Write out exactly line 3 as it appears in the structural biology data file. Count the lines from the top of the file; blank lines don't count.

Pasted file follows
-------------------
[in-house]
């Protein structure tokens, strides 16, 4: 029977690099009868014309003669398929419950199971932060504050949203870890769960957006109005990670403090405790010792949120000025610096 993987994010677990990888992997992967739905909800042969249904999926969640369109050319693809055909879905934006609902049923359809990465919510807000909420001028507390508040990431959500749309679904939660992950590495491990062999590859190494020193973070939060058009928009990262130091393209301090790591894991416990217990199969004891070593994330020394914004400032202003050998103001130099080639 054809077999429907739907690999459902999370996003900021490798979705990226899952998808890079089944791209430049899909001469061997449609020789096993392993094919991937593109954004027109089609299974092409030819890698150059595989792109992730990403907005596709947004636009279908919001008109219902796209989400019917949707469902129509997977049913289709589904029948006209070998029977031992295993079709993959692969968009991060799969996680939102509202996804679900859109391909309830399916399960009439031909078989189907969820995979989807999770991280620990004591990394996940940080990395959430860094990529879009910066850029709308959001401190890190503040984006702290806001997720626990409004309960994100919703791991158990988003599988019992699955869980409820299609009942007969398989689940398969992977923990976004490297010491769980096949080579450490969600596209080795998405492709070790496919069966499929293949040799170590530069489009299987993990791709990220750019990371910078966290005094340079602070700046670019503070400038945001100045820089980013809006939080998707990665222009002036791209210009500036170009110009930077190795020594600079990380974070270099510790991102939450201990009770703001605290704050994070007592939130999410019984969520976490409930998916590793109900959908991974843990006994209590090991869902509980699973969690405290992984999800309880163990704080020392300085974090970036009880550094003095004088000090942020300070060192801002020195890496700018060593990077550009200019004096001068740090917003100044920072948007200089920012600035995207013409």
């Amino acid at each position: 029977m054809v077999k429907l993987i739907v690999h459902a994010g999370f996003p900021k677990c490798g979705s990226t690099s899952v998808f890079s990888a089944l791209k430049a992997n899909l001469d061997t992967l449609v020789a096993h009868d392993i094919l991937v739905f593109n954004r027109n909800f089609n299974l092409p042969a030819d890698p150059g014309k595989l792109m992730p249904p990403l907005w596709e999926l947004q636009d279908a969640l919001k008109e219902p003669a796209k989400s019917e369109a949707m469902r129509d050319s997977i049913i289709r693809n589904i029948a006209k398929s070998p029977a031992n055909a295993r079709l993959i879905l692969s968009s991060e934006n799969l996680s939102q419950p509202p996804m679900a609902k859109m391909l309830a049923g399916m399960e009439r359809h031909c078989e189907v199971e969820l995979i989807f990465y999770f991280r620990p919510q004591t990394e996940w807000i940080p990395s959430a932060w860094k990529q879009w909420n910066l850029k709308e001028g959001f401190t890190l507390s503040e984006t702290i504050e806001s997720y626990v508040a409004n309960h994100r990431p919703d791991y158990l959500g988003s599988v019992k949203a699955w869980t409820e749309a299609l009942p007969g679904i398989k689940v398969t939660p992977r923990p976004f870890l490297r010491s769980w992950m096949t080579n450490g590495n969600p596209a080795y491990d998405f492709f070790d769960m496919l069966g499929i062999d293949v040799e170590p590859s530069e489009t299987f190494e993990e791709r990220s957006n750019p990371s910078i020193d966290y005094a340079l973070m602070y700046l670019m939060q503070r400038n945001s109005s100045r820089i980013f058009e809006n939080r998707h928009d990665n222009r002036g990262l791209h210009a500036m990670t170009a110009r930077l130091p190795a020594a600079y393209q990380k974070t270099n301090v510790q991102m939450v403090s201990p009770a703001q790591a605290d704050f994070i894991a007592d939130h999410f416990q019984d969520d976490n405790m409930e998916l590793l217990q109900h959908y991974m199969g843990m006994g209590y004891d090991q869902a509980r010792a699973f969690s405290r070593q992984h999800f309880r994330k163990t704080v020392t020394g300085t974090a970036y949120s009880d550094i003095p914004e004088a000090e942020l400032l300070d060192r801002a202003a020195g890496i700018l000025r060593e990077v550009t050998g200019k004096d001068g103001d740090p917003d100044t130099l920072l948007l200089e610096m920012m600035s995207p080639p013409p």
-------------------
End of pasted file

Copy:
């Amino acid at each position: 029977m054809v077999k429907l993987i739907v690999h459902a994010g999370f996003p900021k677990c490798g979705s990226t690099s899952v998808f890079s990888a089944l791209k430049a992997n899909l001469d061997t992967l449609v020789a096993h009868d392993i094919l991937v739905f593109n954004r027109n909800f089609n299974l092409p042969a030819d890698p150059g014309k595989l792109m992730p249904p990403l907005w596709e999926l947004q636009d279908a969640l919001k008109e219902p003669a796209k989400s019917e369109a949707m469902r129509d050319s997977i049913i289709r693809n589904i029948a006209k398929s070998p029977a031992n055909a295993r079709l993959i879905l692969s968009s991060e934006n799969l996680s939102q419950p509202p996804m679900a609902k859109m391909l309830a049923g399916m399960e009439r359809h031909c078989e189907v199971e969820l995979i989807f990465y999770f991280r620990p919510q004591t990394e996940w807000i940080p990395s959430a932060w860094k990529q879009w909420n910066l850029k709308e001028g959001f401190t890190l507390s503040e984006t702290i504050e806001s997720y626990v508040a409004n309960h994100r990431p919703d791991y158990l959500g988003s599988v019992k949203a699955w869980t409820e749309a299609l009942p007969g679904i398989k689940v398969t939660p992977r923990p976004f870890l490297r010491s769980w992950m096949t080579n450490g590495n969600p596209a080795y491990d998405f492709f070790d769960m496919l069966g499929i062999d293949v040799e170590p590859s530069e489009t299987f190494e993990e791709r990220s957006n750019p990371s910078i020193d966290y005094a340079l973070m602070y700046l670019m939060q503070r400038n945001s109005s100045r820089i980013f058009e809006n939080r998707h928009d990665n222009r002036g990262l791209h210009a500036m990670t170009a110009r930077l130091p190795a020594a600079y393209q990380k974070t270099n301090v510790q991102m939450v403090s201990p009770a703001q790591a605290d704050f994070i894991a007592d939130h999410f416990q019984d969520d976490n405790m409930e998916l590793l217990q109900h959908y991974m199969g843990m006994g209590y004891d090991q869902a509980r010792a699973f969690s405290r070593q992984h999800f309880r994330k163990t704080v020392t020394g300085t974090a970036y949120s009880d550094i003095p914004e004088a000090e942020l400032l300070d060192r801002a202003a020195g890496i700018l000025r060593e990077v550009t050998g200019k004096d001068g103001d740090p917003d100044t130099l920072l948007l200089e610096m920012m600035s995207p080639p013409p």